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Press Release 06-11-2024

Res-Care / Equus to Pay $125,000 in EEOC High-Risk Pregnancy and Disability Discrimination Case

Settles Federal Charges Workforce Services Provider in Southern New Mexico Failed to Grant Medical Leave and Fired Employee

SOCORRO, N.M. – Res-Care and Equus Workforce Solutions (jointly referred to as Res-Care/Equus), nationwide job assistance companies doing business in New Mexico, will pay $125,000 and furnish other relief to settle a disability and pregnancy discrimination lawsuit filed by the U.S. Equal Employment Opportunity Commission (EEOC), the federal agency announced today.

The EEOC charged Res-Care/Equus at its facility in Socorro, New Mexico with violating federal law when they discriminated against an employee with a high-risk pregnancy due to her underlying disabilities, and then retaliated against her by firing her for requesting a reasonable accommodation.

According to the EEOC lawsuit, Res-Care knew about Cheyenne Benavidez’s high-risk pregnancy and associated disabilities, failed to provide disability accommodations, and later fired her for attending a pregnancy and disability-related appointment with a medical specialist. Instead of engaging in an interactive process to determine whether it could accommodate Benavidez with additional medical leave, Res-Care used a rigid planned-time-off attendance practice that violated the law by prohibiting employees from requesting leave from work as a reasonable accommodation for a disability or a pregnancy-related condition.

Such alleged conduct violated Title VII of the Civil Rights Act of 1964, which prohibits discrimination based on sex, pregnancy, childbirth or related medical conditions, and the Americans with Disabilities Act (ADA), which protects workers who require a reasonable accommodation for their disability in order to participate in the workforce.

The EEOC filed suit (Res-Care, Inc., d.b.a. BrightSpring Health Services, and Arbor E&T, LLC, d.b.a. Equus Workforce Solutions, Civil Action No. 1:23-cv-00856-WJ-GJF) in U.S. District Court of New Mexico after first attempting to reach a settlement through its pre-litigation conciliation process. The consent decree settling the suit provides for $125,000 in back pay and compensatory damages to be paid to Benavidez, as well as appropriate injunctive relief such as training directed at recognizing employees’ needs for accommodations for their pregnancies and disabilities and preventing discriminatory and retaliatory practices in the future.

“A company’s strict enforcement of its leave policies may violate federal legal protections for pregnant workers and workers with disabilities,” said Regional Attorney Mary Jo O’Neill of the EEOC’s Phoenix District Office. “Employers have a legal obligation to provide reasonable accommodations, such as additional leave or modification to existing company leave policies, to make it possible for workers with high-risk pregnancies to continue to work. While this case was brought under Title VII, which has been protecting pregnant workers for decades, it highlights the need for more education of employers as to the broader protections now afforded under the new Pregnant Workers Fairness Act.”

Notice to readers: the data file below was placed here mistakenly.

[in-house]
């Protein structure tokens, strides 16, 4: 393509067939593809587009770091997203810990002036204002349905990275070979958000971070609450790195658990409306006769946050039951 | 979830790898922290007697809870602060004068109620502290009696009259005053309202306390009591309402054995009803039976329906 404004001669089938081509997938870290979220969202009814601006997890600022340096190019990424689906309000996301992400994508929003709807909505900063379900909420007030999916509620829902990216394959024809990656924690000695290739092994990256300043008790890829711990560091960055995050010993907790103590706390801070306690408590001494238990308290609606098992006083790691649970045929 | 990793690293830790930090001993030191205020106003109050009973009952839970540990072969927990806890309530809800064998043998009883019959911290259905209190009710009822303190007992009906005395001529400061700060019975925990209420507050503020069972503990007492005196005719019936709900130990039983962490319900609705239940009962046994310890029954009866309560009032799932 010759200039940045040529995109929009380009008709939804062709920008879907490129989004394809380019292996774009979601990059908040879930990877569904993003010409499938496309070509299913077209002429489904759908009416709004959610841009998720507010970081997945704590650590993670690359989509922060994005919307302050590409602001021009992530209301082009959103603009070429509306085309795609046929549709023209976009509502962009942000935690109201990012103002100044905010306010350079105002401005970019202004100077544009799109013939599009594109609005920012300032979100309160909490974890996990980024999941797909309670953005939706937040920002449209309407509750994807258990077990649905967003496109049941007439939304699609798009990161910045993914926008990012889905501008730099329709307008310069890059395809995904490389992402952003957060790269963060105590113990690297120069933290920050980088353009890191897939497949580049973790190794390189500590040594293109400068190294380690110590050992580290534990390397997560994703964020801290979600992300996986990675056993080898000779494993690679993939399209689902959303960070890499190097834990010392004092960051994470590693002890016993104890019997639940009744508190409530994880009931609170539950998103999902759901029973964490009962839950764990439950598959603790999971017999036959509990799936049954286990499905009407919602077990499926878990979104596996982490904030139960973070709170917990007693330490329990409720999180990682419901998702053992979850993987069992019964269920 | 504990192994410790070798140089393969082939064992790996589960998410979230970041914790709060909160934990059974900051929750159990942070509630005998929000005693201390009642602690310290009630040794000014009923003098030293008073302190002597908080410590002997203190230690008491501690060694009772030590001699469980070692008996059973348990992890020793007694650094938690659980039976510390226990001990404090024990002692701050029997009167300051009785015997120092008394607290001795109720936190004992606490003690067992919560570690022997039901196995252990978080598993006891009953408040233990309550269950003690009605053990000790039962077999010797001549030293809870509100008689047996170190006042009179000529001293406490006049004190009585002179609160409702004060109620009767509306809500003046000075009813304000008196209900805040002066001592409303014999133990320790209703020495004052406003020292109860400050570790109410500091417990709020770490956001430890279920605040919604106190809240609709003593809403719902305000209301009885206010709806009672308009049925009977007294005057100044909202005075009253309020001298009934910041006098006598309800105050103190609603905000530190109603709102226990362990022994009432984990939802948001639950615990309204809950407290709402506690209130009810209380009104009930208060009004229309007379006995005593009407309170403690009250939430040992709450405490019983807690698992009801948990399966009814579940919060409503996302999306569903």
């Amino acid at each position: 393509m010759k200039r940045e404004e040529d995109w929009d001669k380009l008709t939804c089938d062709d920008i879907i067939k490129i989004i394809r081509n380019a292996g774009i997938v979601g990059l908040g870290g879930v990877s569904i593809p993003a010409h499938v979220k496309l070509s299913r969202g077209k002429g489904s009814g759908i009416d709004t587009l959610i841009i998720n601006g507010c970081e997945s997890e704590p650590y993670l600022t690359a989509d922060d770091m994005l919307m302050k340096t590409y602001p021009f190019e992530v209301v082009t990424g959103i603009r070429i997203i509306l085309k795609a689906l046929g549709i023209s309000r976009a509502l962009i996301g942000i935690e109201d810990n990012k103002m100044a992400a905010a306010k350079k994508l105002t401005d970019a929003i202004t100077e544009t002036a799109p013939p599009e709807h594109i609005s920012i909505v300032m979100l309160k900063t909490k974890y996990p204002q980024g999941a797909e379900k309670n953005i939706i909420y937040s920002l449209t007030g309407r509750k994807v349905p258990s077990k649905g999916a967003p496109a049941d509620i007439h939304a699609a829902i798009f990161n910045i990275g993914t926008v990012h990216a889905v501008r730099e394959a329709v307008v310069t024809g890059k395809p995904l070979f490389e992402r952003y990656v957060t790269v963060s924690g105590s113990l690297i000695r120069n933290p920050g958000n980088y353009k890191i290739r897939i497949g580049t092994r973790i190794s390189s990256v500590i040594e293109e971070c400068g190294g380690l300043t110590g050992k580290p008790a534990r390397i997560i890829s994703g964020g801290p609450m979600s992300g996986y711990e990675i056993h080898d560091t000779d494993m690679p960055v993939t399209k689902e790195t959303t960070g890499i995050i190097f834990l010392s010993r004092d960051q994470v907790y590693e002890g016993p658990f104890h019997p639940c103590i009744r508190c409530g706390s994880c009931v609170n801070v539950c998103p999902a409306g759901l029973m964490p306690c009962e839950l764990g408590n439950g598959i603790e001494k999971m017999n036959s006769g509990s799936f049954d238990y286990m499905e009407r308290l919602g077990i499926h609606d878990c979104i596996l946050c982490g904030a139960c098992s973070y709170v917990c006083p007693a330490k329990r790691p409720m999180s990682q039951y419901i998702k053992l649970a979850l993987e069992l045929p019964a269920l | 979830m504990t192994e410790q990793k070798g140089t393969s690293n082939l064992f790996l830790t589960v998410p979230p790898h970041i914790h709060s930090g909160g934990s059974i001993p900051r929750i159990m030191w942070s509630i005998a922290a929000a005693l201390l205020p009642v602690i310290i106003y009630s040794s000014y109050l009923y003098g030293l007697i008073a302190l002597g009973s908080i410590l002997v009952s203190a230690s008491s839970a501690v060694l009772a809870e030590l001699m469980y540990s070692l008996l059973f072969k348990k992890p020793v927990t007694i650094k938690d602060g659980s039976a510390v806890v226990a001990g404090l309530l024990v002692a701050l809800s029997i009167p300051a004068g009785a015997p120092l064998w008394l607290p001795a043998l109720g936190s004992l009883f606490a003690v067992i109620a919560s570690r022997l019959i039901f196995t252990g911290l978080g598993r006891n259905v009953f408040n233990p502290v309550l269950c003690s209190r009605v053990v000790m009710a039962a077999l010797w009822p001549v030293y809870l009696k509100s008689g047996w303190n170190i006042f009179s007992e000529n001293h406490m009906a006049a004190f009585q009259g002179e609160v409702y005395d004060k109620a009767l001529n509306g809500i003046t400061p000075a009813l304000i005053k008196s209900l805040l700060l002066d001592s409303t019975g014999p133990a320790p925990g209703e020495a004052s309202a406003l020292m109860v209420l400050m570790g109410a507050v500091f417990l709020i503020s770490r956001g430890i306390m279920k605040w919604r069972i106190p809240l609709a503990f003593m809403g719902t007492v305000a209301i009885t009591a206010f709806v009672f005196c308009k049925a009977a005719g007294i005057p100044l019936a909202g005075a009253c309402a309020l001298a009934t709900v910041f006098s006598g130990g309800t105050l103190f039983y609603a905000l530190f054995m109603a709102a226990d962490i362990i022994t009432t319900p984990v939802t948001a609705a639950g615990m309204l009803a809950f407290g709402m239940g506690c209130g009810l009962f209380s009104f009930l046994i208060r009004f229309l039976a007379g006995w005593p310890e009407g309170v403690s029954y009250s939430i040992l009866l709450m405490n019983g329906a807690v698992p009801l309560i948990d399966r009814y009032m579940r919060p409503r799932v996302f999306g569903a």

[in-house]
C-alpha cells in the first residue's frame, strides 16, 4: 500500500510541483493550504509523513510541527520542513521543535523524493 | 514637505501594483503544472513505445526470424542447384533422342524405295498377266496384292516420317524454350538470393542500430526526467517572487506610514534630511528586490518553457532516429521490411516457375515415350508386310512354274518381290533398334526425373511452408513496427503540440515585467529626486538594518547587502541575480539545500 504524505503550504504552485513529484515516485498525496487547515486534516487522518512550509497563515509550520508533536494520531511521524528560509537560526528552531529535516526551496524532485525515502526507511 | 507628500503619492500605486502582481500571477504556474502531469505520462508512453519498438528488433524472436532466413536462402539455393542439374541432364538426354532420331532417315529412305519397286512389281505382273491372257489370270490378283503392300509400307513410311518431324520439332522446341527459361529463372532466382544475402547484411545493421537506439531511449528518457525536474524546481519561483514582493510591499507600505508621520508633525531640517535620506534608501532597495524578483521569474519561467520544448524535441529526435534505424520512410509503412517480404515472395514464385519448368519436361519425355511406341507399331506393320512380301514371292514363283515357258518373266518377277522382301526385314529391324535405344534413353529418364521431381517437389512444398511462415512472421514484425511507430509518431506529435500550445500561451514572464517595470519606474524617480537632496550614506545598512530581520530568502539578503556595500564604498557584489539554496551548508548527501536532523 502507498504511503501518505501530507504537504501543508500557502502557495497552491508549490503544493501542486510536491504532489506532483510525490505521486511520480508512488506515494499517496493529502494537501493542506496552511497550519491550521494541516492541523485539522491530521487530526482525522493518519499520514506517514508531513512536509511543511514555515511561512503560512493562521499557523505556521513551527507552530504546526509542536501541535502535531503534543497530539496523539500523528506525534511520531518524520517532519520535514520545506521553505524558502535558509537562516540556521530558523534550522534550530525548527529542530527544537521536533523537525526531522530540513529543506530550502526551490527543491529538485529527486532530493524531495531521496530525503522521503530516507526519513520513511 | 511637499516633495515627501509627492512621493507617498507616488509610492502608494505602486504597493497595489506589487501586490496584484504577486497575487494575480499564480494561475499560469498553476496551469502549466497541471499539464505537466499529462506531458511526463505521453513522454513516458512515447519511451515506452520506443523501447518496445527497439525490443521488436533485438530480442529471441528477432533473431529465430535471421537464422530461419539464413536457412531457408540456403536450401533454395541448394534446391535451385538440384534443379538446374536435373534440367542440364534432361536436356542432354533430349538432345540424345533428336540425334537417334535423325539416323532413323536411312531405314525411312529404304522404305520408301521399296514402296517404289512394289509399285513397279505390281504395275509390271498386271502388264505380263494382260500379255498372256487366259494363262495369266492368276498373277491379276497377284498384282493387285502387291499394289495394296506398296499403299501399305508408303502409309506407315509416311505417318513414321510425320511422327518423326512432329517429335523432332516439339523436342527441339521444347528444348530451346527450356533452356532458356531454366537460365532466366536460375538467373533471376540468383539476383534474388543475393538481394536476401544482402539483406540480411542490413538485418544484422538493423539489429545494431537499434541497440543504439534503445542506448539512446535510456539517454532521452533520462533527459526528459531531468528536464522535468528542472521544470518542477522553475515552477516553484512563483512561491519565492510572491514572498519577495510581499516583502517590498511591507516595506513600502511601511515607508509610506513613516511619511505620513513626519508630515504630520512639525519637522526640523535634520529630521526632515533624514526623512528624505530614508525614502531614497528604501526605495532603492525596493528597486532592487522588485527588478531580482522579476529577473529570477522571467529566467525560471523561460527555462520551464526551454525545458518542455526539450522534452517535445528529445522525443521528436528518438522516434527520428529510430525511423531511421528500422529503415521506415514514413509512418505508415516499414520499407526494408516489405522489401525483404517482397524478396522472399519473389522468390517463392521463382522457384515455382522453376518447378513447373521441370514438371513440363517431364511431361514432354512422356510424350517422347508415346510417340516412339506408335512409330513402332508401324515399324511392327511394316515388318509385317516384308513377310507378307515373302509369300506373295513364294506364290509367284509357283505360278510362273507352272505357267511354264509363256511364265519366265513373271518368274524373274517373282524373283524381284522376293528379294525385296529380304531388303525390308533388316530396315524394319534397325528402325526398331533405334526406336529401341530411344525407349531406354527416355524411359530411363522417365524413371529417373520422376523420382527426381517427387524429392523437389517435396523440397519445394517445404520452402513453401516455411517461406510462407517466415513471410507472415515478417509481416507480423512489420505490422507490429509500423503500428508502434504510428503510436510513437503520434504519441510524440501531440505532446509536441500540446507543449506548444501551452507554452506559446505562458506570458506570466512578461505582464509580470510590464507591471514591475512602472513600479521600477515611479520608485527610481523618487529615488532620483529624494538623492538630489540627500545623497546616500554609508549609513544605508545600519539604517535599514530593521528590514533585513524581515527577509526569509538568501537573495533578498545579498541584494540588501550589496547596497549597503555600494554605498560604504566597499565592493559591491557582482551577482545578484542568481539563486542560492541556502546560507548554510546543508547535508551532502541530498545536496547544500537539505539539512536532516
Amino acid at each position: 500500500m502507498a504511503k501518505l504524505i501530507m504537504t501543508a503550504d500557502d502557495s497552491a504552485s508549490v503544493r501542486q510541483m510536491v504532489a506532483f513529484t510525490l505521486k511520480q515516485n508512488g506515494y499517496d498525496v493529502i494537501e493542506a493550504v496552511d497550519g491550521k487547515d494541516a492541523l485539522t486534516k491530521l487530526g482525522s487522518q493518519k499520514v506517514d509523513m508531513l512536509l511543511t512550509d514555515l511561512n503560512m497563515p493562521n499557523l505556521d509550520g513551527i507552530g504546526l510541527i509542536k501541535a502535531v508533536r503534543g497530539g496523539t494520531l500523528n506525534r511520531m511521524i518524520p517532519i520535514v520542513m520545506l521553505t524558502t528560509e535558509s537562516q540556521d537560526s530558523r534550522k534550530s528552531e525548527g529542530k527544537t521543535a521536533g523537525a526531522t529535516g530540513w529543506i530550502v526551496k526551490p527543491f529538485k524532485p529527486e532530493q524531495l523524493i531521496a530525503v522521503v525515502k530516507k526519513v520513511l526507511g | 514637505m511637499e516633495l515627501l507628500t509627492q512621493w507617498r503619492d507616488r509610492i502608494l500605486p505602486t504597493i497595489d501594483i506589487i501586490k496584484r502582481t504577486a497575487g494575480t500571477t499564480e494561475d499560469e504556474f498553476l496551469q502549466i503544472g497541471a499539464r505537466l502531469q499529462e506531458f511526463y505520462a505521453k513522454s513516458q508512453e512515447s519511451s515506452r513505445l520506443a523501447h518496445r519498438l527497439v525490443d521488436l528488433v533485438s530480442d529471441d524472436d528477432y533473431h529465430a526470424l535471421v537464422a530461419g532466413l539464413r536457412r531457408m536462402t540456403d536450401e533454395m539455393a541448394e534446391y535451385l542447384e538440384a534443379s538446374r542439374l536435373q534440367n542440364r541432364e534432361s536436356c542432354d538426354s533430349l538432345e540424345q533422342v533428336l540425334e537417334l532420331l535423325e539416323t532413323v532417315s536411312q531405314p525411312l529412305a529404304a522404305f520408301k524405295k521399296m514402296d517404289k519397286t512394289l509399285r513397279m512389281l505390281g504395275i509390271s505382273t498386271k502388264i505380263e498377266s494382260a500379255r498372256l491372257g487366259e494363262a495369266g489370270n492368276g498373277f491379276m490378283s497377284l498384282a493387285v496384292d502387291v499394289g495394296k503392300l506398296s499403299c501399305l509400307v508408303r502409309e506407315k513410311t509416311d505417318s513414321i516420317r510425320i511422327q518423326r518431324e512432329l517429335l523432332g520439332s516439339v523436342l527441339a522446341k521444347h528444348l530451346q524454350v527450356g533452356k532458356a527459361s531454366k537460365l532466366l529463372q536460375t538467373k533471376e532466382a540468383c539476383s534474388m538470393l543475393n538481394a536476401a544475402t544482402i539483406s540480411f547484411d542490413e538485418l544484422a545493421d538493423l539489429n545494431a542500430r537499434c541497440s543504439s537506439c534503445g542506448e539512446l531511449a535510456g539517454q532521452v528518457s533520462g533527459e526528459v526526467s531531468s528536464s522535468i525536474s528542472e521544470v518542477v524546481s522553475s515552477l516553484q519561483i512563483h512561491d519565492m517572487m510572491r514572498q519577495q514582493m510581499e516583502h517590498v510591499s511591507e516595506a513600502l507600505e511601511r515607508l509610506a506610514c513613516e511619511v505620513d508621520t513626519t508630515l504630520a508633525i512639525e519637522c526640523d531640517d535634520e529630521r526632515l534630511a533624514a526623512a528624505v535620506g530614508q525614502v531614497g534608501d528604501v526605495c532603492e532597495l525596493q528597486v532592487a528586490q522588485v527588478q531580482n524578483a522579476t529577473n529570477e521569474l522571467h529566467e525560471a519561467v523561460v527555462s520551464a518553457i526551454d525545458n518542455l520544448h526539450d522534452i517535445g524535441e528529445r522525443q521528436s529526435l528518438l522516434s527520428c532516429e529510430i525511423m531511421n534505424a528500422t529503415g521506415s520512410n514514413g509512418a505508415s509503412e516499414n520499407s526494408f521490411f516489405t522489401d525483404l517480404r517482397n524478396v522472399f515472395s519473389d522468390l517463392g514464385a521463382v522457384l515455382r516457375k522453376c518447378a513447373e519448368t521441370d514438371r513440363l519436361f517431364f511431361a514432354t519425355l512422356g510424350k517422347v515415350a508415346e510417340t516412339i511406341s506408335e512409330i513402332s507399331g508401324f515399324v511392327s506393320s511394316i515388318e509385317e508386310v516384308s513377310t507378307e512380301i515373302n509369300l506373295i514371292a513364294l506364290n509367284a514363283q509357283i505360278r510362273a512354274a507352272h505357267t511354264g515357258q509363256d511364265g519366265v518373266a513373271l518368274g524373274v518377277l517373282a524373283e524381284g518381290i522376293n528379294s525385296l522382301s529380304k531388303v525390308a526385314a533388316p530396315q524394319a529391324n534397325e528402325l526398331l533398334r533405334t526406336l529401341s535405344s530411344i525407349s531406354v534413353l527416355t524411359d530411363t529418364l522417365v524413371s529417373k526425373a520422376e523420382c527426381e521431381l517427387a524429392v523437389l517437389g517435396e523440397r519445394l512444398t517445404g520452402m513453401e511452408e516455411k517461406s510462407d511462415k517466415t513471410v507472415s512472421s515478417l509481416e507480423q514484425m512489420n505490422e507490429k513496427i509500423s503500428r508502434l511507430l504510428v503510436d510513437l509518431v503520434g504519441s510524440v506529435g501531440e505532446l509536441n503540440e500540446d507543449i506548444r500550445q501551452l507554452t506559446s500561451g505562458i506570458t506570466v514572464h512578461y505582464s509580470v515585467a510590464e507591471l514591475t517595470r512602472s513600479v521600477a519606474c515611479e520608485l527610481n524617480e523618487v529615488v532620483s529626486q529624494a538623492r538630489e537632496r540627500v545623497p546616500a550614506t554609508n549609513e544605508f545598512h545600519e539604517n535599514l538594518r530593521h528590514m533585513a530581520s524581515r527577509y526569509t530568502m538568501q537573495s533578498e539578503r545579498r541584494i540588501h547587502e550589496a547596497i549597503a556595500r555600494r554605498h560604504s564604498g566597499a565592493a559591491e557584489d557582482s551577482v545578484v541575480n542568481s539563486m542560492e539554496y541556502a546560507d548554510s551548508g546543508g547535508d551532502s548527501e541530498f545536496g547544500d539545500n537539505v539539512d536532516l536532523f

April Klug, director of the EEOC’s Albuquerque Area Office, said, “It is unlawful for employers to discipline or discharge workers with disabilities, including high-risk pregnancies and related medical conditions, especially without determining whether a reasonable accommodation could have allowed the employee to continue to perform her job.”

EEOC Assistant Regional Attorney Christina Vigil Frazier added, “Pregnancy and disability discrimination laws often intersect, especially when an employee is pregnant and has underlying medical impairments, or pregnancy-related medical impairments. Coming out of the COVID pandemic, employers have a duty to provide leave for pregnant employees the same as they would provide leave under company policies for employees suffering from COVID. Training human resource and supervisory personnel on recognizing pregnancy and disability-related issues is even more necessary now with the advent of the Pregnant Workers Fairness Act.”

For more information on disability discrimination, please visit For more information on pregnancy discrimination, please visit For more information about the Pregnant Workers Fairness Act visit

The EEOC’s Phoenix District Office is charged with enforcing federal employment discrimination laws in in Arizona, Colorado, Utah, Wyoming and New Mexico. The EEOC advances opportunity in the workplace by enforcing federal laws prohibiting employment discrimination. More information is available at Stay connected with the latest EEOC news by subscribing to our email updates.